Snowdrop by Teresa MacKinnon CC BY

Saturday 7 January 2023

Anti-social social media?


TAGS explorer image from 2017

New Year, new ways of connecting to explore. I have invested many hundreds of hours over the years in developing my use of social media channels in order to inform and amplify the causes I support, notably :

 language learning and teaching (I was Communications rep for UCML for some years), 

european language networks (I still hold a communications role for EuroCALL)

open education (curating on open practice and through the Open Ed SIG) and

virtual exchange (communications for UNICollaboration - a not for profit organisation) and many other projects such as the #knowhow one in 2017 (illustrated above). 

My use of Twitter has been fundamental to all of these roles. The open nature of the platform enabled me to make connections and build a network. I became proficient at using tools such as TAGS Explorer and Wakelet to curate tweets and provide insights against hashtags which could inform strategic direction for these causes. The networks and connections have made a real difference to my professional and personal life. 

Image from Pixabay CC0

I am very used to internet based tools changing and even disappearing (remember Storify?) but the latest changes on Twitter are without doubt challenging. Musk's impact on the company, the workforce and the integrity of the service are very worrying and often inhumaine. I have covered several bases therefore and, with the help of other open education practitioners I have extended my use of both Discord and Mastedon. Clint Lalonde's blog post is helping me find my way on the latter. He is a wonderful example of the importance of being an open educator - taking the time to log what you learn really helps others. It is a selfless act undertaken out of care. 

The openness of social media has been vital to the visibility of connections such as this, likeminded educators have been able to share wisdom. Sadly we only hear about the more negative aspects of openness such as the use of platforms to spread false discourse and harmful abuse. I have always maintained that we need to be present in such environments in order to understand how they work and call out abuse. In much the same way as bringing light to dark environments in physical spaces. 

I recently attended at #socmedHE22 conference hosted at Northampton Uni by the lovely Hala Mansour where I was able to share my #openbadges work and meet up face to face for the first time in ages with old and new friends for the first time since the first lockdown.  My second attendance at this small but likeminded grouping. Many friends have been contacts through #LTHEchat another vibrant network of open practice which relies on Twitter as a platform. It is clear that many years of interaction will be lost if we all decided to leave en masse. Not something I can bear to contemplate so I stay and curate my Twitter feed with a vengeance to block and mute the voices I cannot tolerate. 

As many uses of social media become "mainstream" parts of organsational communications strategies there will no doubt be further attempts to monetise the content and control the discourse and so those of us who work (unpaid of course) to uphold social justice will have to continue to consolidate our networks, amplify our influence to counter the voices of the powerful, wealthy 1% and treasure our values. Currently I am experiencing Discord and Mastedon as places where this can happen. I hope to see that further through the OER23 conference backchannels too. Once platforms move behind paywalls more people will be excluded from participation and the existing inequities are further widened. I am therefore placing a call to arms for those who are active in this space to consider the ethical implications of their actions. We have much to lose. On a personal note I will also continue to support and advocate for the work of the Internet Archive as a means of protecting years of recent history mediated through social media platforms.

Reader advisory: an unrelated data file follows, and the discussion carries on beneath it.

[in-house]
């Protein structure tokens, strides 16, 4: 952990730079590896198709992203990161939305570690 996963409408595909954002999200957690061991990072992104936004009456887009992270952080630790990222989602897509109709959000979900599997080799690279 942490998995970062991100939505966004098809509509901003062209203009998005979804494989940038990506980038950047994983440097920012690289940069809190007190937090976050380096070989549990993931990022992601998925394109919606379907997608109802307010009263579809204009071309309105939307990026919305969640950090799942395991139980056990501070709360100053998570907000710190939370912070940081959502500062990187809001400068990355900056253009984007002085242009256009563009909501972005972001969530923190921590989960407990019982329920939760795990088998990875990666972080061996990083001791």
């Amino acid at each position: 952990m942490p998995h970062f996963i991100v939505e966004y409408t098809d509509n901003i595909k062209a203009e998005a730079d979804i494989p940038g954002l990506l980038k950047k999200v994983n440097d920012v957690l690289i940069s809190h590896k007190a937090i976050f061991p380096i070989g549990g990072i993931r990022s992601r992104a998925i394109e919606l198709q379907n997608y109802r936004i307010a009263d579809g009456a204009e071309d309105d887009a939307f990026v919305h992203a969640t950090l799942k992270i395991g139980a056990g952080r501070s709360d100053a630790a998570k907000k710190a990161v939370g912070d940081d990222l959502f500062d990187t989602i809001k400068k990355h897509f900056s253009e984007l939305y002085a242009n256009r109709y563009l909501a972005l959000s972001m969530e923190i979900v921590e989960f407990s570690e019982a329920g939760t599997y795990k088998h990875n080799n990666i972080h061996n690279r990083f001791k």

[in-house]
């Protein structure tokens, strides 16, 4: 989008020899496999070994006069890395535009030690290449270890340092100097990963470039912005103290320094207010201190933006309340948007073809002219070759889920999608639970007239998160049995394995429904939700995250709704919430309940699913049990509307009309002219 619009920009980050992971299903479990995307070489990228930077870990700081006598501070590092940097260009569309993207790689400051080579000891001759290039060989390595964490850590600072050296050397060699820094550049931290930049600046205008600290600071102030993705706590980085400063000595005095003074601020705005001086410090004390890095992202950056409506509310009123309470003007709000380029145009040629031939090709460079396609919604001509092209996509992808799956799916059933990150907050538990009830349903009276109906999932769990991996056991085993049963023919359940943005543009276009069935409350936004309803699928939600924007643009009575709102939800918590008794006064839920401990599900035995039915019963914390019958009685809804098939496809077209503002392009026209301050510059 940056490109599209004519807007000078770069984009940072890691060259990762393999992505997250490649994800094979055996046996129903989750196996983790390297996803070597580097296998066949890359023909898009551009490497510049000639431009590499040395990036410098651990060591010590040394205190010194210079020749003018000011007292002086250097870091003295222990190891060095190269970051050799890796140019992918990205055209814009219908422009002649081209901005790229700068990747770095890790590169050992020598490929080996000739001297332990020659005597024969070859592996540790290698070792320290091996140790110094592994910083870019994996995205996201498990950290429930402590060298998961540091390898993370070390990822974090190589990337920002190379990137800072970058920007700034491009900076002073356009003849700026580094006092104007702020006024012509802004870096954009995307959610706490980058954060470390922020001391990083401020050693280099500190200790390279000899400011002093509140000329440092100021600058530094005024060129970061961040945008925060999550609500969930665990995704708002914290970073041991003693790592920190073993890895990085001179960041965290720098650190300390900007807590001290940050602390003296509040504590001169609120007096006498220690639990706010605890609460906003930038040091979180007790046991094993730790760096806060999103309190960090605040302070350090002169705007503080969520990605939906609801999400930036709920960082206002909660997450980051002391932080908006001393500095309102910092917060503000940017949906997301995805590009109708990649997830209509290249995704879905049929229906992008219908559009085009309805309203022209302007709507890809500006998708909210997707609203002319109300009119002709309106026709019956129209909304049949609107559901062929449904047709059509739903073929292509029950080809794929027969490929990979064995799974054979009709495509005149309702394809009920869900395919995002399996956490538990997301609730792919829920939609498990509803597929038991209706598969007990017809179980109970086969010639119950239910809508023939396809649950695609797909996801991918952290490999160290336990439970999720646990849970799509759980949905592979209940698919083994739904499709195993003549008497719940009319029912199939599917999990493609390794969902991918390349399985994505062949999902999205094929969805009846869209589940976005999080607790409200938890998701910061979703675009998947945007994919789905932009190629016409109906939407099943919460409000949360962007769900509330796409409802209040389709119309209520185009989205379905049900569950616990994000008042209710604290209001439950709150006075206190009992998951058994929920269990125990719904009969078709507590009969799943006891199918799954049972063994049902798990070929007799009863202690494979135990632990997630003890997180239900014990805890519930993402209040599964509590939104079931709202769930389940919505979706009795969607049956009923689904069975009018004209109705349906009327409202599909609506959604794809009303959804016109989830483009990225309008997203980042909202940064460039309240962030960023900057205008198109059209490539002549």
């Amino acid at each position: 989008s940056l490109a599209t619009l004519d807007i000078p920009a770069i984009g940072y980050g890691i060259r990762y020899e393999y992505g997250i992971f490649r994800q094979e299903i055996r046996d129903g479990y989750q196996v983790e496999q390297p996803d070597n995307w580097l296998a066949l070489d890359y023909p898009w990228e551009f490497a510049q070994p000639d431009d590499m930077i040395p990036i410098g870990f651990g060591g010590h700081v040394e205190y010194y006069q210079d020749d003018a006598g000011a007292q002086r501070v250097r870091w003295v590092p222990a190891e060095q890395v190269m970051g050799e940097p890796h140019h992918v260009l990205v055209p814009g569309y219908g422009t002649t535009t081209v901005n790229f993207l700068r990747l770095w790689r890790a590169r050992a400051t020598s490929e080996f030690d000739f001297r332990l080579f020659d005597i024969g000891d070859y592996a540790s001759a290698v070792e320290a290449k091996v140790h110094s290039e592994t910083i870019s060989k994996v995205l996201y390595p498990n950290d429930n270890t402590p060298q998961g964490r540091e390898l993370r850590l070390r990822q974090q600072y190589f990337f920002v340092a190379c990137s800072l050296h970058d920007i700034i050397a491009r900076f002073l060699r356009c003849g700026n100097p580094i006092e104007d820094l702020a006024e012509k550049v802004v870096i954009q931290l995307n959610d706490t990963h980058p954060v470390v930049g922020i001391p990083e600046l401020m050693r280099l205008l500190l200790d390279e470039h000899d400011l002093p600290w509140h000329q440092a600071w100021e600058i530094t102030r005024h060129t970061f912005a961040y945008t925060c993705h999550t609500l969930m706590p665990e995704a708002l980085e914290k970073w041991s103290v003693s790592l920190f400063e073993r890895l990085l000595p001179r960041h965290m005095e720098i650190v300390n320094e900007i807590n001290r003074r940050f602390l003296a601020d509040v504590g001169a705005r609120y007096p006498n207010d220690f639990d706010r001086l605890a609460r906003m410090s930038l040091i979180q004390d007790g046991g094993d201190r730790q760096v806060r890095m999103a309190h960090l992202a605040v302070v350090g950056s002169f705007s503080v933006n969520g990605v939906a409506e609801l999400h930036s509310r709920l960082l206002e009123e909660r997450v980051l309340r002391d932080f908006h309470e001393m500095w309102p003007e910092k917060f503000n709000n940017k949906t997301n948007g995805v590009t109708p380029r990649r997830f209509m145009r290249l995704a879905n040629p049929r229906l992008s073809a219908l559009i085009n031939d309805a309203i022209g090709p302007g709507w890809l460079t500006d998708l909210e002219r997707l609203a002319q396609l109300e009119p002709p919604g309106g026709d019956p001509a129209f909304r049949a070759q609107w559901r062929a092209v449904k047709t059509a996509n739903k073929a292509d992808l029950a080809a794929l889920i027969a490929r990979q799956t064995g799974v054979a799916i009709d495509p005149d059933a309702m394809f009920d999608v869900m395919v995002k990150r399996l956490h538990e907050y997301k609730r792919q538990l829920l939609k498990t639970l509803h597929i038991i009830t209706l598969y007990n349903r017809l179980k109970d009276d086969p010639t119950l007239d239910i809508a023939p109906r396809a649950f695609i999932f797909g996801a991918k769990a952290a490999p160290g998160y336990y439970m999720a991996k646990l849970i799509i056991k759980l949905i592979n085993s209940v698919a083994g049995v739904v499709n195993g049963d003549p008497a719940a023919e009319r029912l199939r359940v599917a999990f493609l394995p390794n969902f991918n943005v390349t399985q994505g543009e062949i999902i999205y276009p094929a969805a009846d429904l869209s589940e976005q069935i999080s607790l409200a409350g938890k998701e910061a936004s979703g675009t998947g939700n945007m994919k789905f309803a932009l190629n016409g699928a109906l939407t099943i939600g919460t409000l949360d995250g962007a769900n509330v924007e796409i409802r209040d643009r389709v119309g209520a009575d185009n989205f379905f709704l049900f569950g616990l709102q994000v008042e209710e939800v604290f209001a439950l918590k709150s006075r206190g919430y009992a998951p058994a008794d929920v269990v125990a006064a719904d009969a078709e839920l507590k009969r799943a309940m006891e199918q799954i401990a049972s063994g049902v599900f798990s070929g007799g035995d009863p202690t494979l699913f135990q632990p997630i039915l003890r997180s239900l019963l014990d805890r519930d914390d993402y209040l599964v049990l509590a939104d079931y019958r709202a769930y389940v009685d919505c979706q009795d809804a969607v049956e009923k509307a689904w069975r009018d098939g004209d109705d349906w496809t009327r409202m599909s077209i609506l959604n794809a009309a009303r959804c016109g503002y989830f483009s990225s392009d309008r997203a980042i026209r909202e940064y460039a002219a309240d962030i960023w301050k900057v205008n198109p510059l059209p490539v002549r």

Monday 7 November 2022

Use your ears!


Often when teaching language I have told my students that they have just 2 ways to help their brain do what it is wired to do - acquire language. Teachers can find lots of original and fun ways to teach language but it is the learner's brain that is best placed to figure out how to produce language well, it will go on doing so throughout their future, beyond the classroom, if they give it the chance. 

Despite there being 2 ways to help the language learning process by letting examples of usage in, many spend far too long only using one of them. What are the two ways? 
  • through the eyes: eg.reading
  • through the ears: eg.listening
The "captioning effect" is well researched, a powerful way of combining both forms of input. It was my desire to facilitate listening opportunities online that first brought me into contact with Mark Childs at Warwick University many years ago. He supported my plan to run a professional development session on the importance of voice. I used a digital recording of a baby crying to open the session. That got everyone's attention and how they begged me to make it stop! I think it proved a point - human beings are touched at a very deep level by the souds we hear. Voice is powerful and too often we use our ears selectively as we get older, tuning out the voices we don't want to hear. Older language learners have to reconnect with the often uncomfortable feeling of listening. 

This week I am delighted to be back working with Mark and another friend I have met through ALT, Jane Secker. With my #LTHEchat hat on, I am happy to say these two fab folk will be leading this week's @LTHEchat. And the focus is upon podcasting - a great way to use your ears. I am a fan and have been listening to podcasts for many years, using the old Juice podcaster back in the day.  I love to listen to a comedy podcast before I go to sleep, more recently I have been inspired by the wonderful Pedagodzilla, enjoyed the 25 years of Ed Tech podcast , been interviewed for the Education Burrito and there's another interview on my work with eportfolios coming soon. These are just a few of my many subscriptions now on Google Podcasts. Digital technology has made it so much easier to catch up on conversations at a time and place that suits us. We have come a long way since the days of endless buffering online.